The hadiths which relate to apostasy are linguistically ambiguous and open to interpretation. Distinguished scholars told me that the hadiths actually speak about a death penalty for treason, not apostasy. And even then, they stressed the punishment is discretionary.
Dr Hisham Hellyer is a Fellow of the Oxford Centre for Islamic Studies at University of Oxford, and has researched classical Islamic law.
He believes the death penalty punishment is no longer applicable and should be suspended under certain circumstances.
Usama Hassan, a Cambridge-educated scientist and an imam, goes further and says the classical scholars were wrong in how they interpreted the Quran. He is unequivocal in denouncing those who advocate the death penalty.
“I believe the classical law of apostasy in Islam is wrong and based on a misunderstanding of the original sources, because the Quran and Hadith don’t actually talk about a death penalty for apostasy.”
Last year Egypt’s Grand Mufti, Ali Gomaa, unequivocally told the Washington Post that the death penalty for apostasy simply no longer applies. It provoked a flurry of debate in Egypt and the wider Middle East.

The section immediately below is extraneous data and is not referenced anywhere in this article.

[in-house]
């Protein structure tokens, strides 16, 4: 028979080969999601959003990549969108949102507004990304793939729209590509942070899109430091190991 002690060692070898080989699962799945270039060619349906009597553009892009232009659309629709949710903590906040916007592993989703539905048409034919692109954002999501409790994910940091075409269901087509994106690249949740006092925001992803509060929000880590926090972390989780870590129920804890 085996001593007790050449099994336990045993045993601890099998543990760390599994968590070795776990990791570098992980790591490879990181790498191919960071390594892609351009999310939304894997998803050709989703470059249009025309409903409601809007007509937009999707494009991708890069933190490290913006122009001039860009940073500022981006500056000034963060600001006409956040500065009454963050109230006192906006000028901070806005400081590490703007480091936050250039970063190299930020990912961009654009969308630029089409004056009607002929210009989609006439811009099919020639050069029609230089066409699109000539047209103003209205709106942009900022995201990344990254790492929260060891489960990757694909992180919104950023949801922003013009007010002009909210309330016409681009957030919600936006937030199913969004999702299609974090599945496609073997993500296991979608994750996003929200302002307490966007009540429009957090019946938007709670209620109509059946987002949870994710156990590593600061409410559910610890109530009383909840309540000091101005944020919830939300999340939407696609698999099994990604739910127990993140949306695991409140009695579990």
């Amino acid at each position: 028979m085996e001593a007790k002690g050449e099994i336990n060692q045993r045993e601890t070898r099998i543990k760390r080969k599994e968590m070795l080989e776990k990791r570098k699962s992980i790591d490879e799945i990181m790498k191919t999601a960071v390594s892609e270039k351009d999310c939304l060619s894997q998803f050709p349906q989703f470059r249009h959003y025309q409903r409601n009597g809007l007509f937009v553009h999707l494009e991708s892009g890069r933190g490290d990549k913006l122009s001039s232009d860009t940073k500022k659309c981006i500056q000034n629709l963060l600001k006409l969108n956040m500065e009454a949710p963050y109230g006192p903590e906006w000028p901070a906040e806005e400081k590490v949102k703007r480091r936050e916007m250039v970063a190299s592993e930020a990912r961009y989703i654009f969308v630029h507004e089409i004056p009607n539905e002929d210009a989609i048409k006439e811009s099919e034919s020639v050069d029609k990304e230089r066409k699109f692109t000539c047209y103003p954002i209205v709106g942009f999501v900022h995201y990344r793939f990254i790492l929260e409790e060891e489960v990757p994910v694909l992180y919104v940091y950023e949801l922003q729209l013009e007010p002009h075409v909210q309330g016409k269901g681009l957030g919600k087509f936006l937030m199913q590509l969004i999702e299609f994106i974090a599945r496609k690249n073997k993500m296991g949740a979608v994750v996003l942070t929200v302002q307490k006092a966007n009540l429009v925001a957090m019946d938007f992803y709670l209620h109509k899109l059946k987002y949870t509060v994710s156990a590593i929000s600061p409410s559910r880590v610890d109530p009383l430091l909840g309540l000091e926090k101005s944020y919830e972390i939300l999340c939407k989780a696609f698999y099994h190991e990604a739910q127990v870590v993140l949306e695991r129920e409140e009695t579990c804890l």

The idea of killing apostates has become a resurgent theme in recent years, a fact closely-related to the increasing politicisation of Islam since 9/11.
It epitomises the “us and them” mentality felt by many Muslims between themselves and the West. And there’s an uncomfortable conclusion to all this.
If there is a death penalty for treason, then who defines what treason is?
Earlier this year a group of men from Birmingham pleaded guilty to charges of conspiring to kidnap and behead a British Muslim solider because they regarded him as a traitor. Joining the British army was to them treason against Islam.
So while the debate surrounding one aspect of apostasy continues, it is simultaneously throwing up an entirely new series of challenges around other issues including what should be considered treason against Islam.
When Ziya talked about what happened to him, he was just finishing a report on the experiences of apostates, called No Place to Call Home. He had interviewed 28 apostates in six different countries as part of a year-long research project.
His report found that although the death penalty is rarely applied through the courts, apostates still face gross and wide-ranging human rights abuses at the hands of the state, radical groups and local communities.”
It seems that Muslim attitudes towards apostasy are a metaphor for the wider struggle taking place within Islam, between those who argue for a progressive form of Islam and those who argue for more dogmatic interpretations.
Attitudes to apostasy may be a useful barometer for judging where it’s headed.
Shiraz Maher presents Could I Stop Being a Muslim? on Radio 4 on 22 April at 2000 BST, repeated 27 April at 1700 BST.